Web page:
Here’s to the Defense

On the Monday night before (October 23) The Eagles and the Redskins combined to put up 58 points in a sort of coming-of-age party for Philadelphia’s rising star, Carson Wentz.  Last Monday (October 30) was a day for the defense.

With their backs against the wall, and in desperate need of a victory, the Denver Broncos (then 3-3) took the field at Arrowhead to face the 5-2 Kansas City Chiefs.  Kansas City boasted the second-highest scoring offense in the league (having scored 207 points through their first 7 games), the third-ranked offense in the league based on yards, and ranked fifth-ranked in both rushing (129 yards per game) and passing (behind quarterback Alex Smith’s impressive 120.5 passer rating).

Denver opposed them with the number one overall defense in football.  They also ranked second against the run (allowing just 71.8 rushing yards per game), sixth against the pass (although with a higher than expected 91.7 rating), and ninth in keeping opponents off the scoreboard (they had allowed just 118 points through their first 6 games).

When the dust had settled, the Chiefs walked off the field with a 29-19 victory (gamebook) that would seem to indicate that the #3 offense had taken care of business against the #1 defense.  In actuality, the story was much different.  The victorious Chiefs finished the night with just 276 yards, going 2-for-12 on third down, 0-for-3 scoring touchdowns in the red zone, and 0-for-2 in goal-to-go situations.  Of their 29 points, 13 were scored off of Denver turnovers and 3 others resulted after the Broncos failed on a fourth-down play at mid-field.  Of Kansas City’s 14 offensive drives, only one gained more than 50 yards.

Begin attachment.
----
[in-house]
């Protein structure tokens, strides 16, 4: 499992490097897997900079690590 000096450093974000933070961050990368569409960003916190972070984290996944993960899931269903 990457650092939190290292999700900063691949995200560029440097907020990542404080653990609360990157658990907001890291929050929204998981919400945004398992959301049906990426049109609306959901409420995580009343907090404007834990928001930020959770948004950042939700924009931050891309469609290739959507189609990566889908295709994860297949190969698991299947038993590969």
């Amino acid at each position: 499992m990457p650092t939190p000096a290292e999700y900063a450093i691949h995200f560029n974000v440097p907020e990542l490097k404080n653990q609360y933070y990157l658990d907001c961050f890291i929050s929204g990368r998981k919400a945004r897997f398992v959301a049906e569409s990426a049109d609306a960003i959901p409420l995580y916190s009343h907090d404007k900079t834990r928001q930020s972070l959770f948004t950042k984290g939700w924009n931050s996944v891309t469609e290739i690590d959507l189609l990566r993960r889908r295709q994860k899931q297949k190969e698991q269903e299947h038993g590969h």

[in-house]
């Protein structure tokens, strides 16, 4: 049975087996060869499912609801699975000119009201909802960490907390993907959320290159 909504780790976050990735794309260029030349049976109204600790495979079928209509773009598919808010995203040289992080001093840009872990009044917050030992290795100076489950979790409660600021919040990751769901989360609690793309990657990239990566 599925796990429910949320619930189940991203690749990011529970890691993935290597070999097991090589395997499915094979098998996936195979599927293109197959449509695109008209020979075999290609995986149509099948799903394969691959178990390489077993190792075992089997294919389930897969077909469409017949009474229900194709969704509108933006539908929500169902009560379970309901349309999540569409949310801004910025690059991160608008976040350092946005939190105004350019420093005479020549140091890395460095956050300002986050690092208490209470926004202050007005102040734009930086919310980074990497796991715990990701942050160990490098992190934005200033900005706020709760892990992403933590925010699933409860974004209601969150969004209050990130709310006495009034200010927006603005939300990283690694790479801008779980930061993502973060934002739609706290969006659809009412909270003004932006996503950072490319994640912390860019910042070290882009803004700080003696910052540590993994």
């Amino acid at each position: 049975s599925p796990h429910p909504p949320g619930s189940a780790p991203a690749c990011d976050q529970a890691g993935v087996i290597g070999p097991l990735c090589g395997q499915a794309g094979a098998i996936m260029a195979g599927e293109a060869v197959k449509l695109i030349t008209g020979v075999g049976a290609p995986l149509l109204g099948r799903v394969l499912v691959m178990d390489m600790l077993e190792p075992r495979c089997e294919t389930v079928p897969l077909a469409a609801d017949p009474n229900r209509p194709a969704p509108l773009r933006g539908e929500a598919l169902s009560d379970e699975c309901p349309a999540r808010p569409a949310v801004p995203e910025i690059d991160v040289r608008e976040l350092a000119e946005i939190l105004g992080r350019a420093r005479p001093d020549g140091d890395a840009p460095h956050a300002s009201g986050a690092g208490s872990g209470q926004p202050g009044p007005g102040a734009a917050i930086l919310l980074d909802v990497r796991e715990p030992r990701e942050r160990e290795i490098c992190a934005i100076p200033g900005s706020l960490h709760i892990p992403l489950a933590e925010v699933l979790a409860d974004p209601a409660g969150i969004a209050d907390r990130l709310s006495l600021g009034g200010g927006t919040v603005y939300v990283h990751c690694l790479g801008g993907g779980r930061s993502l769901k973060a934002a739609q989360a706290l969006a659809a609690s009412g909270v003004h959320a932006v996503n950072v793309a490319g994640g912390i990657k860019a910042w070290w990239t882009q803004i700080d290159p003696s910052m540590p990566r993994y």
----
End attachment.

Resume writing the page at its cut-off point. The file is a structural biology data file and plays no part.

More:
The second half domination was even more complete.  After halftime, the Chiefs managed just 77 yards and 3 first downs.  Superstar rookie running back Kareem Hunt carried the ball 12 times in the second half for just 8 yards.

None Shall Run